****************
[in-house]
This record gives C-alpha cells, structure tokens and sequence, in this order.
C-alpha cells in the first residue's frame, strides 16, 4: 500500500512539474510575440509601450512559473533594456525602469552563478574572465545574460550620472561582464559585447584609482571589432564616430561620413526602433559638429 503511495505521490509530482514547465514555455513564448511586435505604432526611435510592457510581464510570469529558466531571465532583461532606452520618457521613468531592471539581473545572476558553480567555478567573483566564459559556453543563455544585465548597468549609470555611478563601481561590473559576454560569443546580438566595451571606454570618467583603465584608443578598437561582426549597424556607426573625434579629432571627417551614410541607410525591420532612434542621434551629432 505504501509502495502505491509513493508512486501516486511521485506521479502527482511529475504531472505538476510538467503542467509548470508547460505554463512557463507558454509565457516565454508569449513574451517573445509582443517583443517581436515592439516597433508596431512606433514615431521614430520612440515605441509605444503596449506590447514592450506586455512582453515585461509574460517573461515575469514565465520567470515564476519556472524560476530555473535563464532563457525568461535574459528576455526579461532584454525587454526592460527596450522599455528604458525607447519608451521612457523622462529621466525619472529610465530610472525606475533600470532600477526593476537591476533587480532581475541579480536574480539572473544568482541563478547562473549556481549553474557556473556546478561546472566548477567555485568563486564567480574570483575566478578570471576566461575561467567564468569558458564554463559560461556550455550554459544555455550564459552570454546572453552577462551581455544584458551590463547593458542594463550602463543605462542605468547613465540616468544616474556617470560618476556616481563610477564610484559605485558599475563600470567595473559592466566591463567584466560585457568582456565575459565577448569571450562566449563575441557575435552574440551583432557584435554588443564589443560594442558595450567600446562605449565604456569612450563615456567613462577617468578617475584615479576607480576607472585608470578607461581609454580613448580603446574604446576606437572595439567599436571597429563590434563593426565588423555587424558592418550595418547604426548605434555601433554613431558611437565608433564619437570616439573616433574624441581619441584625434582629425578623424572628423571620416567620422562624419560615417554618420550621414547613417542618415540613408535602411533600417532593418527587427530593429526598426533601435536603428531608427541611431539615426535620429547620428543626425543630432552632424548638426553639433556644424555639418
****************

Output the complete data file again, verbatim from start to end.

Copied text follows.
[in-house]
This record gives C-alpha cells, structure tokens and sequence, in this order.
C-alpha cells in the first residue's frame, strides 16, 4: 500500500512539474510575440509601450512559473533594456525602469552563478574572465545574460550620472561582464559585447584609482571589432564616430561620413526602433559638429 503511495505521490509530482514547465514555455513564448511586435505604432526611435510592457510581464510570469529558466531571465532583461532606452520618457521613468531592471539581473545572476558553480567555478567573483566564459559556453543563455544585465548597468549609470555611478563601481561590473559576454560569443546580438566595451571606454570618467583603465584608443578598437561582426549597424556607426573625434579629432571627417551614410541607410525591420532612434542621434551629432 505504501509502495502505491509513493508512486501516486511521485506521479502527482511529475504531472505538476510538467503542467509548470508547460505554463512557463507558454509565457516565454508569449513574451517573445509582443517583443517581436515592439516597433508596431512606433514615431521614430520612440515605441509605444503596449506590447514592450506586455512582453515585461509574460517573461515575469514565465520567470515564476519556472524560476530555473535563464532563457525568461535574459528576455526579461532584454525587454526592460527596450522599455528604458525607447519608451521612457523622462529621466525619472529610465530610472525606475533600470532600477526593476537591476533587480532581475541579480536574480539572473544568482541563478547562473549556481549553474557556473556546478561546472566548477567555485568563486564567480574570483575566478578570471576566461575561467567564468569558458564554463559560461556550455550554459544555455550564459552570454546572453552577462551581455544584458551590463547593458542594463550602463543605462542605468547613465540616468544616474556617470560618476556616481563610477564610484559605485558599475563600470567595473559592466566591463567584466560585457568582456565575459565577448569571450562566449563575441557575435552574440551583432557584435554588443564589443560594442558595450567600446562605449565604456569612450563615456567613462577617468578617475584615479576607480576607472585608470578607461581609454580613448580603446574604446576606437572595439567599436571597429563590434563593426565588423555587424558592418550595418547604426548605434555601433554613431558611437565608433564619437570616439573616433574624441581619441584625434582629425578623424572628423571620416567620422562624419560615417554618420550621414547613417542618415540613408535602411533600417532593418527587427530593429526598426533601435536603428531608427541611431539615426535620429547620428543626425543630432552632424548638426553639433556644424555639418